The cumulative market cap of the three leading stablecoins has more than tripled from the beginning of the year to hit around $100 billion this week. Tether, USD Coin, and Binance USD‘s market caps have surged by 158%, 400%, and 742%, respectively.
In the past, the International Monetary Fund (IMF) had published a report highlighting the growth of these crypto-assets. However, it also raised some red flags over wider economic problems later down the line.
It would seem now that the IMF isn’t alone in having such apprehensions.
“Stablecoins can shock other markets”
One of the ‘Big Three’ credit rating agencies, Fitch Ratings, has issued a report that says stablecoin growth could affect securities and commercial paper (CP) markets. According to the agency, stablecoins could be “disruptive” and “stablecoin-related turbulence” could “transmit shocks” to other markets.
As highlighted by the report, stablecoins have grown exponentially. Tether, for example, held 49% of its reserves in certificates of deposit and CP as of end-June 2021.
“The rapid growth in stablecoins means these securities holdings are already relatively large,” Fitch noted. “Although Tether’s annualized market value growth slowed to 45% in 2Q21, it has risen by 230% since the start of 2021 to 15 October to reach USD68.6 billion,” it added.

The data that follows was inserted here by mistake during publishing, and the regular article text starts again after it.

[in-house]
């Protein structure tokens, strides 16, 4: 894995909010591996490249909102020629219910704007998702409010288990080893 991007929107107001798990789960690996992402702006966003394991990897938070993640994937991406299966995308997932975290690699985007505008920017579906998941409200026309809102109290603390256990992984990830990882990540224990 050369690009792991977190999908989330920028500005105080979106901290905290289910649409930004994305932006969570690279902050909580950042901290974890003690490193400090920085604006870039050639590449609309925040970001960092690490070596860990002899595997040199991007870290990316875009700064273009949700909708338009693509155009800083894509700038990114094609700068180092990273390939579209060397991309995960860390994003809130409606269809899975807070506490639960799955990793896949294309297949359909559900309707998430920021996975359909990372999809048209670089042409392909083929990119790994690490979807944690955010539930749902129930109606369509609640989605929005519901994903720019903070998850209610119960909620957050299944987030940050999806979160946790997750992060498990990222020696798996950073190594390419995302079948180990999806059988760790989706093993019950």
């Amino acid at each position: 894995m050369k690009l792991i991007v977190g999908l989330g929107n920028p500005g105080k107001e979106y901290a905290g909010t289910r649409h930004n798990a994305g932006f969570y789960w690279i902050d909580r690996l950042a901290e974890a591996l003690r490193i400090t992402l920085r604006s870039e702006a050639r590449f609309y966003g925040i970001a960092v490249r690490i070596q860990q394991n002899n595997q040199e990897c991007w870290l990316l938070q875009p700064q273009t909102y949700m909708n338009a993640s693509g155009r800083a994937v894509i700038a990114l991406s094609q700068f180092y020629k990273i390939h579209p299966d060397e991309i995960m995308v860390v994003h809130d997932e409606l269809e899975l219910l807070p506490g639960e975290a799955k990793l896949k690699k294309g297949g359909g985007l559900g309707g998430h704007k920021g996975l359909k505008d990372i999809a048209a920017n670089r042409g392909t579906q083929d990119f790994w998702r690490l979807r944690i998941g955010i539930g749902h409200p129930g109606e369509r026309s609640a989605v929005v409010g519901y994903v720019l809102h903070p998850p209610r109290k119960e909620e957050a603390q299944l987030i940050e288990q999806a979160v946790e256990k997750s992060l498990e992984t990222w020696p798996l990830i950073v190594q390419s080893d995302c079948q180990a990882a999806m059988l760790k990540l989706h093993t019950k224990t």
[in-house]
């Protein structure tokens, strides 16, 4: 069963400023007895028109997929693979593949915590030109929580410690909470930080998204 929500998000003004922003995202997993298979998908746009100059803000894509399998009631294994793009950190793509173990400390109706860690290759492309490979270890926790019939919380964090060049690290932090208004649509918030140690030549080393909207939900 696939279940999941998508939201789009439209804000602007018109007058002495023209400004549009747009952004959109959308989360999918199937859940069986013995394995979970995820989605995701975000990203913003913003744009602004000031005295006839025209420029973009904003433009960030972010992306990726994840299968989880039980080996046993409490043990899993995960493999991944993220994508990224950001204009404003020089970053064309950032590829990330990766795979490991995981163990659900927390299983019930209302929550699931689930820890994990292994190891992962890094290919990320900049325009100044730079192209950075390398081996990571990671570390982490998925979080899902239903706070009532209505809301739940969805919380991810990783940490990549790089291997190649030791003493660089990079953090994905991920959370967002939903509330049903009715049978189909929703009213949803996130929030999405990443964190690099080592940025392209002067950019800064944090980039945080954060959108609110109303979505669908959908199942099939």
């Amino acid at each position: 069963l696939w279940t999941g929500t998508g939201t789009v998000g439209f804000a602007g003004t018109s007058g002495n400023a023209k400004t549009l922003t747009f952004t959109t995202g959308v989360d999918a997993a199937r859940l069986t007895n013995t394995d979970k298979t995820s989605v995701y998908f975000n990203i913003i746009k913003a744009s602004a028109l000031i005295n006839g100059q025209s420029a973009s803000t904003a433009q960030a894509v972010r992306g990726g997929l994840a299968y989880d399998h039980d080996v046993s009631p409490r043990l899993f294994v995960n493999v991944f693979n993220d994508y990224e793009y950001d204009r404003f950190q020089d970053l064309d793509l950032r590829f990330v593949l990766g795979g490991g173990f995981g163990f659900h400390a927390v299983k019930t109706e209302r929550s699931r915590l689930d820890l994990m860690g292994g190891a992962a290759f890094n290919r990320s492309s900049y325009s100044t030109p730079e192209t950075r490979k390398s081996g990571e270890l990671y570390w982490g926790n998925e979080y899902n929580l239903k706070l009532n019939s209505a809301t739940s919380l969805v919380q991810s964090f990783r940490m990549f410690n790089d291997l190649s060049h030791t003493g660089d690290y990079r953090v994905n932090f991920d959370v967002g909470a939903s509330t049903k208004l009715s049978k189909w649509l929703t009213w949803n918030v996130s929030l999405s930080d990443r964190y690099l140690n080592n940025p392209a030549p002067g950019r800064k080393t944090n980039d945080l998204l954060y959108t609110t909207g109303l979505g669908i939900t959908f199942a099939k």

The report also found that,
“Current growth rates and reserve allocations suggest that stablecoins could become a significant investor group in the US CP market.”
Now, consider the following hypotheses –
With rapid stablecoin expansion and 20% of marginal stablecoin reserve growth going into commercial paper, stablecoin holdings of the latter could overtake those of money market funds by mid-2023.
Stablecoins make forecasts challenging?
Meanwhile, the aforementioned risk could further aggravate as well. A lot depends on the infrastructure and partners used by stablecoin operators.
“The volatile nature of stablecoin growth and the opaque nature of actual holdings makes forecasts challenging.”
Even a recent report by Bloomberg’s Businessweek targeted Tether. The main concern revolved around a similar opaqueness in Tether. Tether, as expected, responded vehemently against the report, “Anyone Seen Tether’s Billions?”
That being said, regulatory requirements to hold more reserves in safer assets could ultimately reduce commercial paper allocations. At the same time, it could improve stablecoin influence on short-dated government debt instead. Nonetheless, the timeline and details of regulations in key markets – most notably the US and EU – remain unclear.